Is the Physics for extremely large and extremely small particles similar in any aspect? [closed]

Do the equations we use to describe natural phenomenon on a very large scale, work as well for describing natural phenomenon on an extremely small scale as well? Is there any correlation at all which ...
0
votes
1answer
43 views

is electromagnetic phenomena and particle behavior dependent on dark matter?

Dark matter permeates space and coalesce s in its own gravitational attraction. It neither absorbs or emits light or interacts well with baryonic matter. It deflects light on a path and is the sub ...
2
votes
2answers
39 views

Is this a possible monopole setup, or will it cancel out? [duplicate]

Suppose you have a ball that is covered in magnets, in which the North Pole of every magnet faces outward. Is this a monopole? Or at least "functions" as a monopole? And what will happen if you placed ...
0
votes
1answer
28 views

Simultaneous Decision/Motion

This is just a thought experiment I had and was wondering if any could give there input on it, Imagine we have to machines in the shape of a ball. When these machines are turned on, one machine will ...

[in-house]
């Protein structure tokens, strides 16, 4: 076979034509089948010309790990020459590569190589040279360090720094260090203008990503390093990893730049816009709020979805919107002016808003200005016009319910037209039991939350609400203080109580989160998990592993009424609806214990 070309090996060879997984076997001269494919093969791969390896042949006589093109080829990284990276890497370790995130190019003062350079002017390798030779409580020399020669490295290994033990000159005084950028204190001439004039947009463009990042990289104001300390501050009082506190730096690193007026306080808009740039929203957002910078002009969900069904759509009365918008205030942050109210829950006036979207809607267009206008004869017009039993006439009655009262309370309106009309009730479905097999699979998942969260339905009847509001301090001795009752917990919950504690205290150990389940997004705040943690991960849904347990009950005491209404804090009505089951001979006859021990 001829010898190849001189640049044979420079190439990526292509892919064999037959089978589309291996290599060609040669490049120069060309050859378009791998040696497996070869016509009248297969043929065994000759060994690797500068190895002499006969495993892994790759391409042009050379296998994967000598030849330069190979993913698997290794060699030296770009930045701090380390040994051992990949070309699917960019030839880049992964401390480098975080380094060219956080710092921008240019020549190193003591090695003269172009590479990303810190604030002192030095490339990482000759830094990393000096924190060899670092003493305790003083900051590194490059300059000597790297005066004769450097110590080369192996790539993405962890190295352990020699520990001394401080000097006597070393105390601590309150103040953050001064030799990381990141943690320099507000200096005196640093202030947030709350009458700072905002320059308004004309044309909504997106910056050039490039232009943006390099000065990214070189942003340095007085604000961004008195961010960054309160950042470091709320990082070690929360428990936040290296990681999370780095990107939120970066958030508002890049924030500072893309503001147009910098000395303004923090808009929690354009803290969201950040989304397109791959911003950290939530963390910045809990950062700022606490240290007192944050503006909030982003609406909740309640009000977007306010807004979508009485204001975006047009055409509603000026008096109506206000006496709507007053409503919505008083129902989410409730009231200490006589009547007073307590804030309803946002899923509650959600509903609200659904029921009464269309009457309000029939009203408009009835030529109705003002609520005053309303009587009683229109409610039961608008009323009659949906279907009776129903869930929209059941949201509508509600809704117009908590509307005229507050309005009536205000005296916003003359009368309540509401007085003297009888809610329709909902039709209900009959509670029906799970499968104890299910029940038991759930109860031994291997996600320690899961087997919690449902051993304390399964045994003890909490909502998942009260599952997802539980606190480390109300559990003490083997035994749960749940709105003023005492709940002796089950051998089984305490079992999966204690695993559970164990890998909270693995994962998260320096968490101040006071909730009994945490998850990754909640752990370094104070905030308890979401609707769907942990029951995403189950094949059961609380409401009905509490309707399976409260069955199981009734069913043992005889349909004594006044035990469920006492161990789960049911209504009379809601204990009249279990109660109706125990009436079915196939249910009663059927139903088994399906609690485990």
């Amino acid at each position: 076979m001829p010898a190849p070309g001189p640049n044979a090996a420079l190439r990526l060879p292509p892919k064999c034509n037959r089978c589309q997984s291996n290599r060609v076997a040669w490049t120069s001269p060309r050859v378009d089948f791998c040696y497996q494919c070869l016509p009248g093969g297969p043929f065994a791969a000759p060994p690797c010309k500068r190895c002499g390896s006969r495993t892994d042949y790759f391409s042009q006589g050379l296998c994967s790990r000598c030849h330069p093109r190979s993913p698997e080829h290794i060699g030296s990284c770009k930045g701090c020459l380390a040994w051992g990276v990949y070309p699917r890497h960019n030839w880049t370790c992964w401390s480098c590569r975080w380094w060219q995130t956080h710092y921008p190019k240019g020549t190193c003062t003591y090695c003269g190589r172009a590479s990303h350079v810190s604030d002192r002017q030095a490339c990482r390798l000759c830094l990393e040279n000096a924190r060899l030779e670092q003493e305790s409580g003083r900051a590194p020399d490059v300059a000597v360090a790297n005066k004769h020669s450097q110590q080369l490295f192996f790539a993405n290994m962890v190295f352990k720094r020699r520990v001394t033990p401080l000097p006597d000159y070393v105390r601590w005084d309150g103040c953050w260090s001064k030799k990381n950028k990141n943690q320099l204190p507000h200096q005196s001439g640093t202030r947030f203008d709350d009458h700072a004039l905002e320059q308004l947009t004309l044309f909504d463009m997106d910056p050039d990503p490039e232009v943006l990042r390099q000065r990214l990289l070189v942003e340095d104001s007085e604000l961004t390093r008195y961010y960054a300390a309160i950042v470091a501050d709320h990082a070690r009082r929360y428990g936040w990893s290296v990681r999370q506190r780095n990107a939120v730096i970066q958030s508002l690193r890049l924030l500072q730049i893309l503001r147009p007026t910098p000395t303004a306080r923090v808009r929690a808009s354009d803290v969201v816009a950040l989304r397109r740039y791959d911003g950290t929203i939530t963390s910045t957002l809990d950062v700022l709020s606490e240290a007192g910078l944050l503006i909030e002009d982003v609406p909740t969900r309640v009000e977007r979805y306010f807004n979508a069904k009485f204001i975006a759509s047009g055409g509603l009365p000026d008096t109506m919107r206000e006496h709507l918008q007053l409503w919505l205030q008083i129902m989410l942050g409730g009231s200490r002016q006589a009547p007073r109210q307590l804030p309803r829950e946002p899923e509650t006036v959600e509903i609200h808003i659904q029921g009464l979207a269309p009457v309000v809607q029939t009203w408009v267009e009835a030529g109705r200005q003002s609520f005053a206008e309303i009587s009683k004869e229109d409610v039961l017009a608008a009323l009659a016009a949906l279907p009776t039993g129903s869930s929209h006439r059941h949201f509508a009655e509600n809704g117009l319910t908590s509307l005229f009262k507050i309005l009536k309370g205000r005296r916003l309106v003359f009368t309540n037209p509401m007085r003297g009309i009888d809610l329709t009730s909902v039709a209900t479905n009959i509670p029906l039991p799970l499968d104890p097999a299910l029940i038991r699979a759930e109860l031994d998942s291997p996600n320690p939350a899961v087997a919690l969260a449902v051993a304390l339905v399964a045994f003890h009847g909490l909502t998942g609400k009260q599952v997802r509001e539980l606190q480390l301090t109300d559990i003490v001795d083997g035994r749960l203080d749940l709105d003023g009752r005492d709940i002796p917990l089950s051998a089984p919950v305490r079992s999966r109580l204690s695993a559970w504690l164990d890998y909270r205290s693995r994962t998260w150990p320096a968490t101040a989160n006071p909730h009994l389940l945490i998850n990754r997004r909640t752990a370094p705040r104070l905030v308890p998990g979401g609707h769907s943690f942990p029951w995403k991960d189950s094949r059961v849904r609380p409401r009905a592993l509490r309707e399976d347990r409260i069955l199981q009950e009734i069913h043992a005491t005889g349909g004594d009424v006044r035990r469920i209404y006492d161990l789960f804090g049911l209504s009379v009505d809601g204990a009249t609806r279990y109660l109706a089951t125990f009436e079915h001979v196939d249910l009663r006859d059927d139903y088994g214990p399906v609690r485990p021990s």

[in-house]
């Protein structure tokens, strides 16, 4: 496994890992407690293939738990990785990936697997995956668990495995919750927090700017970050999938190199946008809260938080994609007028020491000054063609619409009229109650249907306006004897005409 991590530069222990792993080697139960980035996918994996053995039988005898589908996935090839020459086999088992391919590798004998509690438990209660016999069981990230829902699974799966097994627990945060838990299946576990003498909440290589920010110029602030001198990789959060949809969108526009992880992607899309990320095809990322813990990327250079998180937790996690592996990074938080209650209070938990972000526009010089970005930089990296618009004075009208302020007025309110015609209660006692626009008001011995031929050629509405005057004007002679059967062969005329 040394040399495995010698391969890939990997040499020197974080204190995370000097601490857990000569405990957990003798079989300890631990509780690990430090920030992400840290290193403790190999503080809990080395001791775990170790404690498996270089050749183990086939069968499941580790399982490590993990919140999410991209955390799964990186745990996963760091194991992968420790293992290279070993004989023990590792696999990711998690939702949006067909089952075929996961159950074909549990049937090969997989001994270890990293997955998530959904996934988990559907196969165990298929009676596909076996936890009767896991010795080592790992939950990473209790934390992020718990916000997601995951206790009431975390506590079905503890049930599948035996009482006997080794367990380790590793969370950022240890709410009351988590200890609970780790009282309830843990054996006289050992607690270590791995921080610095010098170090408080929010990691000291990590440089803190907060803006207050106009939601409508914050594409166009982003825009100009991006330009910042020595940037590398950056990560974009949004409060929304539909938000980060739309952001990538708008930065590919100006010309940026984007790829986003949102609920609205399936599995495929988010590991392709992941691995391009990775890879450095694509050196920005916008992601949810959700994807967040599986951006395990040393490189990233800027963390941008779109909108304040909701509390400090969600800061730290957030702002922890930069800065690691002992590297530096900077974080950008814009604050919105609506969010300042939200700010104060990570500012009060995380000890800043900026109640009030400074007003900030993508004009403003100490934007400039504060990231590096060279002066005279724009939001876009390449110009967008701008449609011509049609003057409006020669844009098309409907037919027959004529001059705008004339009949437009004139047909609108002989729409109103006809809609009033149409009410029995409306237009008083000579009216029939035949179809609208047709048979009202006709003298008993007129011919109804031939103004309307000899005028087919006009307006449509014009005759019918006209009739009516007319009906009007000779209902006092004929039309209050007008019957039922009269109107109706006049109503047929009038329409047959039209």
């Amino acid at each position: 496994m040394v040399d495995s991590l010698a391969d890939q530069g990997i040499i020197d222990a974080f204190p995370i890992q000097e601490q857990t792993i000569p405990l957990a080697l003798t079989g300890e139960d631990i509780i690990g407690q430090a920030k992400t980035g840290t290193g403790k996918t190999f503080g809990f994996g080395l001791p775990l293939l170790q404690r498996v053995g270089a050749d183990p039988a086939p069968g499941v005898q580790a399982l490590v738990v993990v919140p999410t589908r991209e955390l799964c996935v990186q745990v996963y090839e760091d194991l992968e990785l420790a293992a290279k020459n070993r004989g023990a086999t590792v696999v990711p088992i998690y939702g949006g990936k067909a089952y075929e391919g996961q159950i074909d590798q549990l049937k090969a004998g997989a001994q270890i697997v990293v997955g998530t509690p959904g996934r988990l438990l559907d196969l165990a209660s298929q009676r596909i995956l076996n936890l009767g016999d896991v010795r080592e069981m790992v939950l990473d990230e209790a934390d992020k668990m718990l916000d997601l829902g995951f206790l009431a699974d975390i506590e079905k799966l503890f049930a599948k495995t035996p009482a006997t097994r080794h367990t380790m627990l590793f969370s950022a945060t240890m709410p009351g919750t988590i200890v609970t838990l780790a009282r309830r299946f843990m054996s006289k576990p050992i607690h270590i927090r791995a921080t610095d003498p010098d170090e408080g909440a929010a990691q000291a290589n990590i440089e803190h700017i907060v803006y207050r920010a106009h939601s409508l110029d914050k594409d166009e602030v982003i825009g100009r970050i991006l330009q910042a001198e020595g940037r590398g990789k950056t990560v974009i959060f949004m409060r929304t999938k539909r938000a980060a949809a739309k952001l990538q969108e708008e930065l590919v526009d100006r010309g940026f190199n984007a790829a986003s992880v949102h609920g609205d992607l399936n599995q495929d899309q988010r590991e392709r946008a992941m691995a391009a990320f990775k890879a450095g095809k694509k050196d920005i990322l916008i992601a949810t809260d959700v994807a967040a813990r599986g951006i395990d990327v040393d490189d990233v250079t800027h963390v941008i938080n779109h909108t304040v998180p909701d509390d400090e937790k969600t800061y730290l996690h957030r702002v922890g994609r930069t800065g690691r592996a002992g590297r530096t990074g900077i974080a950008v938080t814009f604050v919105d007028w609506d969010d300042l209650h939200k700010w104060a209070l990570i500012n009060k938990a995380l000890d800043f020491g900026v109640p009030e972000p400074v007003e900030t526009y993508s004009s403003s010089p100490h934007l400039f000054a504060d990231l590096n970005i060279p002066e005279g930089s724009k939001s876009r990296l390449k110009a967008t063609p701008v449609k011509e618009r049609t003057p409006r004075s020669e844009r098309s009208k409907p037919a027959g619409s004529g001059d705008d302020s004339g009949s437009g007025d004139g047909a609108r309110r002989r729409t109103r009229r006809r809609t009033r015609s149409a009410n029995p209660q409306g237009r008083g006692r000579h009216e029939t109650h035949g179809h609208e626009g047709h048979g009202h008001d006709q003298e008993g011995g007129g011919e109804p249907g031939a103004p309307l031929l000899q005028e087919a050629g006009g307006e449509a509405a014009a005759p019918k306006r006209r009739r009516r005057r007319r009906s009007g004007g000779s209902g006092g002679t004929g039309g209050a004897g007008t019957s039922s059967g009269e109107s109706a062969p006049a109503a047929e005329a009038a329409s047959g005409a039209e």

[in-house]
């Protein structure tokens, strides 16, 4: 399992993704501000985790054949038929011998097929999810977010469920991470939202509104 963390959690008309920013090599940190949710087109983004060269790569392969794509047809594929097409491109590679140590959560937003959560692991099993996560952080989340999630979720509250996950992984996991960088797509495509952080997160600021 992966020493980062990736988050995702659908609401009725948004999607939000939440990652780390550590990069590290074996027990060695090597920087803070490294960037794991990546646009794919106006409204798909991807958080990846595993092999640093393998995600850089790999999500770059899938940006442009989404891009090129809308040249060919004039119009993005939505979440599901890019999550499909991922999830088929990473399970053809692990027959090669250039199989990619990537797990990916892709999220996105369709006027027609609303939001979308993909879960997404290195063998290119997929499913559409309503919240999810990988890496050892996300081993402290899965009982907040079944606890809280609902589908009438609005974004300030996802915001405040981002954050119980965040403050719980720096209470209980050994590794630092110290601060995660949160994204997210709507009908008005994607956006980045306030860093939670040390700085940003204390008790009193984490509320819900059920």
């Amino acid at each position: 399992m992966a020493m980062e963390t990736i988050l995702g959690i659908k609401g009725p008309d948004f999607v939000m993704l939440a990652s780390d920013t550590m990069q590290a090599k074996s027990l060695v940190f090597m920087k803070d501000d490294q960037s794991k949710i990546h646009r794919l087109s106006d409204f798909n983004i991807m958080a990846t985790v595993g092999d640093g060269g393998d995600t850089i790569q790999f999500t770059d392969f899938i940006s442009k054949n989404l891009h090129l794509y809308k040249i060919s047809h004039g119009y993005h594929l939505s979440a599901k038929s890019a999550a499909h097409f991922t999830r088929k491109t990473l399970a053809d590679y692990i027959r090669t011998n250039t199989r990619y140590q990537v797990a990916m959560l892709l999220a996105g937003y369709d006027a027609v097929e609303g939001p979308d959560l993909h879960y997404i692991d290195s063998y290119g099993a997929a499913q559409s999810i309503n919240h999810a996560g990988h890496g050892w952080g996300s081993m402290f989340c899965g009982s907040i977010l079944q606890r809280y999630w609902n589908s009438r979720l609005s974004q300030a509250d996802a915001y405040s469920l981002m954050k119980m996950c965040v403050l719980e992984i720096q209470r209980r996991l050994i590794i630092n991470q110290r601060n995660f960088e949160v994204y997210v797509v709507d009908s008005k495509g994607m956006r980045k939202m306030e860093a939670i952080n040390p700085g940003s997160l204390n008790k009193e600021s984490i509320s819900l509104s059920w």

2
votes
0answers
52 views

How did Lord Rayleigh find the volume fraction of argon to air?

In order to isolate for pure nitrogen, Lord Rayleigh and his colleagues took some air and removed oxygen, carbon dioxide, and water vapour, leaving behind what he believed to be pure nitrogen. In ...
1
vote
2answers
123 views

Special relativity mirror clock experiment inconsistency

Say I set up a relativistic mirror clock experiment in which a spaceship contains a set of mirrors with a photon bouncing between them. Say the photon's motion is parallel to the direction of motion ...
-1
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2answers
206 views

Does the speed of light have a range of speeds due to medium-dependency?

An EM particle-wave propagates in a vacuum at a constant speed $c$, independent of the source/receiver but dependent on most mediums it moves through. Since the vacuum is a medium, and if logically ...
2
votes
1answer
125 views